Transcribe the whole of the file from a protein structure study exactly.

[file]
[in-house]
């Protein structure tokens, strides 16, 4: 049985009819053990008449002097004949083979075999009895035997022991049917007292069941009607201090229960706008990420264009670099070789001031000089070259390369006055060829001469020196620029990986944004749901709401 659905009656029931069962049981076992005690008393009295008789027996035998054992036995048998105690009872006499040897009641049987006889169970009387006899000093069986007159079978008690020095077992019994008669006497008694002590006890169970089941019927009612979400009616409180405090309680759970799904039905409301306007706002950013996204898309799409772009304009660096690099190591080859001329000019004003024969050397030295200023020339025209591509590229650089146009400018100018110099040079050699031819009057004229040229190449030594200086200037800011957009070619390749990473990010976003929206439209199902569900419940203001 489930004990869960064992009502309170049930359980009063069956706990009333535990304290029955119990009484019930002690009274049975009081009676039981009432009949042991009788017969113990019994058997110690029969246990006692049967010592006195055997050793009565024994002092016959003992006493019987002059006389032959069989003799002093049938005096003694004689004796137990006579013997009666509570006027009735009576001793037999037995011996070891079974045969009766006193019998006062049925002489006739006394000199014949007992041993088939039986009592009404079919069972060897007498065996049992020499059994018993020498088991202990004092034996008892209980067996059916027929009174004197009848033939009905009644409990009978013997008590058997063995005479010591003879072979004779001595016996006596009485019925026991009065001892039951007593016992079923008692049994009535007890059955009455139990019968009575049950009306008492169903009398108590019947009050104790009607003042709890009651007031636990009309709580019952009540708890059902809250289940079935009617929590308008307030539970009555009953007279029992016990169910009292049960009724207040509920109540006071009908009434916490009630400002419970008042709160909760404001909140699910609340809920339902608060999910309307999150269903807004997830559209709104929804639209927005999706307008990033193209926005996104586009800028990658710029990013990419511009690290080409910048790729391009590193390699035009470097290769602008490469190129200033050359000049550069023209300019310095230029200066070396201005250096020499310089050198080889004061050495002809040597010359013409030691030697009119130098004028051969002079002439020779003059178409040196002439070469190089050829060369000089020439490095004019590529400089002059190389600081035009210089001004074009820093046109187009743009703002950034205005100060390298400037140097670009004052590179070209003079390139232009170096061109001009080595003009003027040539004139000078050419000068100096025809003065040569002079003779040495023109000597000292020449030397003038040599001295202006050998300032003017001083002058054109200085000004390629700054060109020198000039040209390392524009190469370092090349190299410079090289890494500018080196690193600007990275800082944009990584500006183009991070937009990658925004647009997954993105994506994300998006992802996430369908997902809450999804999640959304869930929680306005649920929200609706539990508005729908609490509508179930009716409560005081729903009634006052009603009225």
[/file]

[in-house]
């Protein structure tokens, strides 16, 4: 049985009819053990008449002097004949083979075999009895035997022991049917007292069941009607201090229960706008990420264009670099070789001031000089070259390369006055060829001469020196620029990986944004749901709401 659905009656029931069962049981076992005690008393009295008789027996035998054992036995048998105690009872006499040897009641049987006889169970009387006899000093069986007159079978008690020095077992019994008669006497008694002590006890169970089941019927009612979400009616409180405090309680759970799904039905409301306007706002950013996204898309799409772009304009660096690099190591080859001329000019004003024969050397030295200023020339025209591509590229650089146009400018100018110099040079050699031819009057004229040229190449030594200086200037800011957009070619390749990473990010976003929206439209199902569900419940203001 489930004990869960064992009502309170049930359980009063069956706990009333535990304290029955119990009484019930002690009274049975009081009676039981009432009949042991009788017969113990019994058997110690029969246990006692049967010592006195055997050793009565024994002092016959003992006493019987002059006389032959069989003799002093049938005096003694004689004796137990006579013997009666509570006027009735009576001793037999037995011996070891079974045969009766006193019998006062049925002489006739006394000199014949007992041993088939039986009592009404079919069972060897007498065996049992020499059994018993020498088991202990004092034996008892209980067996059916027929009174004197009848033939009905009644409990009978013997008590058997063995005479010591003879072979004779001595016996006596009485019925026991009065001892039951007593016992079923008692049994009535007890059955009455139990019968009575049950009306008492169903009398108590019947009050104790009607003042709890009651007031636990009309709580019952009540708890059902809250289940079935009617929590308008307030539970009555009953007279029992016990169910009292049960009724207040509920109540006071009908009434916490009630400002419970008042709160909760404001909140699910609340809920339902608060999910309307999150269903807004997830559209709104929804639209927005999706307008990033193209926005996104586009800028990658710029990013990419511009690290080409910048790729391009590193390699035009470097290769602008490469190129200033050359000049550069023209300019310095230029200066070396201005250096020499310089050198080889004061050495002809040597010359013409030691030697009119130098004028051969002079002439020779003059178409040196002439070469190089050829060369000089020439490095004019590529400089002059190389600081035009210089001004074009820093046109187009743009703002950034205005100060390298400037140097670009004052590179070209003079390139232009170096061109001009080595003009003027040539004139000078050419000068100096025809003065040569002079003779040495023109000597000292020449030397003038040599001295202006050998300032003017001083002058054109200085000004390629700054060109020198000039040209390392524009190469370092090349190299410079090289890494500018080196690193600007990275800082944009990584500006183009991070937009990658925004647009997954993105994506994300998006992802996430369908997902809450999804999640959304869930929680306005649920929200609706539990508005729908609490509508179930009716409560005081729903009634006052009603009225």